“Brant died on November 24, 1807, at the age of nearly sixty-five years, at his own house on Grand River, Ontario, and was buried by the side of the Episcopal church he had built there. In 1850 Freemasons restored his tomb and placed an inscription on it, and a bronze statue of him was unveiled at Brantford in 1886. His last words, uttered to his adopted nephew, were: ” Have pity on the poor Indians; if you can get any influence with the great, endeavor to do them all the good you can.” (4)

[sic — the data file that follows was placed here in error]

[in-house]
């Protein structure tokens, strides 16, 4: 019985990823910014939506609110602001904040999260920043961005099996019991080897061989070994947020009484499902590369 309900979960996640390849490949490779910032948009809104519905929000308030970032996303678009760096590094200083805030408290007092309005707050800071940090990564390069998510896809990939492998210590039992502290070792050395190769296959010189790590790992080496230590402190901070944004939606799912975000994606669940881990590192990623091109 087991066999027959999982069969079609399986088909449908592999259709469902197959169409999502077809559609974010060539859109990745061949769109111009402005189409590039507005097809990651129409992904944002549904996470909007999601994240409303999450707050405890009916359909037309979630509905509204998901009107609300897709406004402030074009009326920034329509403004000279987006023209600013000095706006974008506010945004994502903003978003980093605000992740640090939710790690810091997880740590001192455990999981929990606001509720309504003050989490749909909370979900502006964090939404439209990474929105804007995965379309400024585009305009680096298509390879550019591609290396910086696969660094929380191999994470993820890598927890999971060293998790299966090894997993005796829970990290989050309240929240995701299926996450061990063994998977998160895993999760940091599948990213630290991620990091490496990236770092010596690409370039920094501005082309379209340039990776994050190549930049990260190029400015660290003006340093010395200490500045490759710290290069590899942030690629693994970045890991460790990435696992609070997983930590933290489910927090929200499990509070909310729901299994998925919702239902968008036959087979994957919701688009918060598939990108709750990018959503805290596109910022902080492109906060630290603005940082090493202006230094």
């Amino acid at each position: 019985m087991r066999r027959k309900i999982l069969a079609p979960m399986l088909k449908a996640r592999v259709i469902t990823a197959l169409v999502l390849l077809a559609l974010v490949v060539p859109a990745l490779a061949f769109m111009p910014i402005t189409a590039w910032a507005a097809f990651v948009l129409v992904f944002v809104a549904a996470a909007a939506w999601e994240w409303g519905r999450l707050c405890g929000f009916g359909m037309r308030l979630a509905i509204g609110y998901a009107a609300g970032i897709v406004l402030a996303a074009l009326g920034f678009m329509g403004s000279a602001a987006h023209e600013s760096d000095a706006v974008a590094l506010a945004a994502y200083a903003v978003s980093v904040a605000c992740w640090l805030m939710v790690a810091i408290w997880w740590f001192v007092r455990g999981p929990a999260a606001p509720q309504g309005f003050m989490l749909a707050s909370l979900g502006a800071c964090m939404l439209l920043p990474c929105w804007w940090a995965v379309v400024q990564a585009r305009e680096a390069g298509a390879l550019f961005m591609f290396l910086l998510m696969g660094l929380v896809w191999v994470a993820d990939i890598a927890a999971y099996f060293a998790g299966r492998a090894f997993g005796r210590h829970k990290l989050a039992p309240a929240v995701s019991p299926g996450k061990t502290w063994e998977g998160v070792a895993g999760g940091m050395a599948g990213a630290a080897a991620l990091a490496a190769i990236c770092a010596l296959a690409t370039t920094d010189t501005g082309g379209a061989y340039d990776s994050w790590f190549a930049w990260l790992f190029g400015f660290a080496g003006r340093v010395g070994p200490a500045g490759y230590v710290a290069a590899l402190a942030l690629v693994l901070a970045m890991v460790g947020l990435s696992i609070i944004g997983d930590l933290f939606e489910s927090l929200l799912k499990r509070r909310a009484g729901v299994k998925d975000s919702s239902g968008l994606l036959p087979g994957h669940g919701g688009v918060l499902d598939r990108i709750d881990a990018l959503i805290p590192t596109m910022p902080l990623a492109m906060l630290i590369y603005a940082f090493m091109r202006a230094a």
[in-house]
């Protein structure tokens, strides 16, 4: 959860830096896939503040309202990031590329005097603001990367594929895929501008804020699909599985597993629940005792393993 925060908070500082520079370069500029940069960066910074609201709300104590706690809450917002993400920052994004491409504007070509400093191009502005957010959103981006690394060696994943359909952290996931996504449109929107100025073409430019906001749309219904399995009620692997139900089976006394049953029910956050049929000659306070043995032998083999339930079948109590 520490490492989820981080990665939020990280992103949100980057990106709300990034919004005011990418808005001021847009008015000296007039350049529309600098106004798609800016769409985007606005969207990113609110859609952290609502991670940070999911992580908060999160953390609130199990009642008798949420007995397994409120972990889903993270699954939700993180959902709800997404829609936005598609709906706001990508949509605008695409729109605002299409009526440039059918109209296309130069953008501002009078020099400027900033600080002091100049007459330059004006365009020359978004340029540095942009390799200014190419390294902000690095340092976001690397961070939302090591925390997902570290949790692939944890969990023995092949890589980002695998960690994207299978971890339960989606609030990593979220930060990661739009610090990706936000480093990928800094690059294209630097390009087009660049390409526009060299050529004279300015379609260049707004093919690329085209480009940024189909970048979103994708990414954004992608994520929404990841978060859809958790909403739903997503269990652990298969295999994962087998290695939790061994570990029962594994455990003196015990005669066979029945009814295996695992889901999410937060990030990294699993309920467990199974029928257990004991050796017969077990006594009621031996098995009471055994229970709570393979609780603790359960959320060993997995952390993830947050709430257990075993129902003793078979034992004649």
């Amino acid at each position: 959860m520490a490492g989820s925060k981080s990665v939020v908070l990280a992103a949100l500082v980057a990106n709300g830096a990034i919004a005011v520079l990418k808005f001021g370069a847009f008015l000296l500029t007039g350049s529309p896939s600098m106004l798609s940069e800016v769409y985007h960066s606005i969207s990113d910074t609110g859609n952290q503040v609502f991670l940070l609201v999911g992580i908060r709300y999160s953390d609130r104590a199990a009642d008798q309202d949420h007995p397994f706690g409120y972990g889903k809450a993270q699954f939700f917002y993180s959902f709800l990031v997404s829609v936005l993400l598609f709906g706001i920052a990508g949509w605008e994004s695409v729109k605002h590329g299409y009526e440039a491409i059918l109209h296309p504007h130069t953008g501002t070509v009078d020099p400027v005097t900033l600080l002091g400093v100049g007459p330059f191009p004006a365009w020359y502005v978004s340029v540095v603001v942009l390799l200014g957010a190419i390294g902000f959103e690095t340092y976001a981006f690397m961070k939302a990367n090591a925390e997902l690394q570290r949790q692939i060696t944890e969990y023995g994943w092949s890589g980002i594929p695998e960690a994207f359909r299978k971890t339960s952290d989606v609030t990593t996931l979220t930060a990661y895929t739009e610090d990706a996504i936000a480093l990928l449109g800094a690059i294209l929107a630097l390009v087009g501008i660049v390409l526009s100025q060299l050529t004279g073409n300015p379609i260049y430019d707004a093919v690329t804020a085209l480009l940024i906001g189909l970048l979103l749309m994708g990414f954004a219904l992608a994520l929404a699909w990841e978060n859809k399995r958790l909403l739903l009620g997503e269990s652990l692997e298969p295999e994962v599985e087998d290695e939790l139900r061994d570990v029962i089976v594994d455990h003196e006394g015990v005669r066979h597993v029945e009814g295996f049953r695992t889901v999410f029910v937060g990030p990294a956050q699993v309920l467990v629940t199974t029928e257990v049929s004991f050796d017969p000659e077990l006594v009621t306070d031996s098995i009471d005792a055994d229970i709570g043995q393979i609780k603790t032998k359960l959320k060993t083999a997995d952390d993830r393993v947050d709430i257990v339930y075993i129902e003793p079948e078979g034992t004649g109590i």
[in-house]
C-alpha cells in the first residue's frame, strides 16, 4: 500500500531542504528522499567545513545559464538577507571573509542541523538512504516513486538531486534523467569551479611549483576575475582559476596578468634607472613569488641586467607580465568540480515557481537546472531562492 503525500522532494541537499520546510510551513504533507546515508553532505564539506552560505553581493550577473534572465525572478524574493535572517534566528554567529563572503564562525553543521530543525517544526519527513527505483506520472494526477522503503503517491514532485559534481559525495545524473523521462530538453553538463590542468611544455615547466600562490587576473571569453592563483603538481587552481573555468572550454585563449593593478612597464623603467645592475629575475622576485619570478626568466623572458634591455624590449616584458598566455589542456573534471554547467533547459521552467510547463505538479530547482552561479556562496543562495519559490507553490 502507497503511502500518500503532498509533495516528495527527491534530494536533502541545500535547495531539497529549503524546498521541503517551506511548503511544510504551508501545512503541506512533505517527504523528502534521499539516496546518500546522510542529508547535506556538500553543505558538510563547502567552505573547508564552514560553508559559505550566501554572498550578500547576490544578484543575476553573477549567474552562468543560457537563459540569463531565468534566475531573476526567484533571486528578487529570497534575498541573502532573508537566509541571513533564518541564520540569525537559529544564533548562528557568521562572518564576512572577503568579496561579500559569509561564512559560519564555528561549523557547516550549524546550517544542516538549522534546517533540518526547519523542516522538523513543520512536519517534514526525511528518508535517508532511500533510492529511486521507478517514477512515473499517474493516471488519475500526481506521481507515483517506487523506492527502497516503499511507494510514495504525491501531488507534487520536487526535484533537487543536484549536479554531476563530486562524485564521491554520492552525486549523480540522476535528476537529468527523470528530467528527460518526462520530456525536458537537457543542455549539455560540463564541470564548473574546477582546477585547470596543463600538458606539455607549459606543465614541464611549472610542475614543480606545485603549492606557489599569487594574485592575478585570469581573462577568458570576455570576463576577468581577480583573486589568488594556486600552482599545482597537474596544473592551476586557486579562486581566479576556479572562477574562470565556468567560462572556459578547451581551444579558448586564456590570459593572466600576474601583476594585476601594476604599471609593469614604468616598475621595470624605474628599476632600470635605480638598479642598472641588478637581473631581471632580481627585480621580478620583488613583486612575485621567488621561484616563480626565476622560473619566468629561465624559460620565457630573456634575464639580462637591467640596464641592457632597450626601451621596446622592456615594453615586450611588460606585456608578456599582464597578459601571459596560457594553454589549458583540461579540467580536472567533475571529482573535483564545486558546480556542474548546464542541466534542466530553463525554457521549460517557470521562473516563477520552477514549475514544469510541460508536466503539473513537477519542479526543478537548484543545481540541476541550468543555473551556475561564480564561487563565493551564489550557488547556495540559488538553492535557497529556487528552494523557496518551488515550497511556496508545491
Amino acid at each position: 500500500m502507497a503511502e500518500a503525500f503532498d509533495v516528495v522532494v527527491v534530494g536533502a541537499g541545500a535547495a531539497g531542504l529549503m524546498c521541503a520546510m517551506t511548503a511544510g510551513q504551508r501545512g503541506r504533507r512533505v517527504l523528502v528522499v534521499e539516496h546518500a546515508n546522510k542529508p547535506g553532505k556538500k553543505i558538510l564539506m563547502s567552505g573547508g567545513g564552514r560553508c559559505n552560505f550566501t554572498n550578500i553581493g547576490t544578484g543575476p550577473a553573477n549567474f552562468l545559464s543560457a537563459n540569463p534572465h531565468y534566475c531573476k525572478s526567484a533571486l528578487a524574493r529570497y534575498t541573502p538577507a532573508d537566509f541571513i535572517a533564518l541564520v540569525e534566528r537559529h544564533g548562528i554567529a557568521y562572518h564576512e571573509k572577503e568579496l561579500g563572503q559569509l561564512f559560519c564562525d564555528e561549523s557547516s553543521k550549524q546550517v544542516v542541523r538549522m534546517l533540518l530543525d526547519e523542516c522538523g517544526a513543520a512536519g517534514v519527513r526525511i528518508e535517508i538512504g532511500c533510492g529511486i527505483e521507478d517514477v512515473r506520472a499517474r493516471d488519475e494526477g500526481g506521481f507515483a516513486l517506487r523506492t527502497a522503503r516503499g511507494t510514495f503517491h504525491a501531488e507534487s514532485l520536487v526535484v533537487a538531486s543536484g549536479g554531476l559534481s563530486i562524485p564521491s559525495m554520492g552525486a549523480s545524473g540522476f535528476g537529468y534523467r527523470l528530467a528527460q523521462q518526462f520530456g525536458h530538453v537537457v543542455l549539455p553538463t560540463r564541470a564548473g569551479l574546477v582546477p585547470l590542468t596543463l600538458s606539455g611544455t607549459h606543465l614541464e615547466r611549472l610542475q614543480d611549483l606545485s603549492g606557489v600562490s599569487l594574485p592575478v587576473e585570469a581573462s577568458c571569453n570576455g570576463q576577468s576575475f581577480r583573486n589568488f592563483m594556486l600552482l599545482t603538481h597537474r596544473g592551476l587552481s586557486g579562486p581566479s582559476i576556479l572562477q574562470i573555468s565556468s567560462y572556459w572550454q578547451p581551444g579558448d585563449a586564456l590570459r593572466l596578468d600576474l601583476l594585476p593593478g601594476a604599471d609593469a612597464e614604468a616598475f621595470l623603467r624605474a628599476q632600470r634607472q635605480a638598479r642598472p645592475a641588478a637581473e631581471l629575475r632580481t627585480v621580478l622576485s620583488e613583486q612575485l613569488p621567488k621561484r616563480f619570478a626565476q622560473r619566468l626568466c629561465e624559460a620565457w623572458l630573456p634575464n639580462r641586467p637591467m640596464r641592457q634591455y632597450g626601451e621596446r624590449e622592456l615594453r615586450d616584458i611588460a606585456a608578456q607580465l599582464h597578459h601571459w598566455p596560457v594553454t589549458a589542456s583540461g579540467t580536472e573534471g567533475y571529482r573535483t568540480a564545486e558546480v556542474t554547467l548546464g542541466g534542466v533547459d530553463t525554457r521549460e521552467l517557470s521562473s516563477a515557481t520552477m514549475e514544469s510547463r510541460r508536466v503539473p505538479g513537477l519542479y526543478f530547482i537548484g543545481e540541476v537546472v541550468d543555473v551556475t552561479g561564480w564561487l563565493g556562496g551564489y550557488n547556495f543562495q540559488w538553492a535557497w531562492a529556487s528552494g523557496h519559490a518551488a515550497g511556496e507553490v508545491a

Is it a coincidence that Kevin has aligned himself with Mohawk elders is also at war with Freemasonry? If Freemasonry is seen by Kevin as loyal to the Crown and it’s colonial institutions in Canada (Hey, did you know that most of the Fathers of Confederation were Freemasons?) then it makes sense that he would be against Freemasonry. He seems less interested in Brant’s Freemasonic beginnings and Anglican influence on the Mohawk nation and in Canadian history. There can be no doubt that Brant was a formidable force in the formation of Canada and the US and there can be no doubt that his Freemasonic allegiance helped influence key players in political and military circles. But Brant, like many other Indian Freemasons like him may have been useful tools in the rebellions in Canada and the U.S. and it is true, that for Brants sacrifice he was made prosperous, indeed a ‘lord of the land’. The question is to what degree that Freemasonry continues to be an influence in modern Aboriginal Affairs. That, however, is a question for another blog post….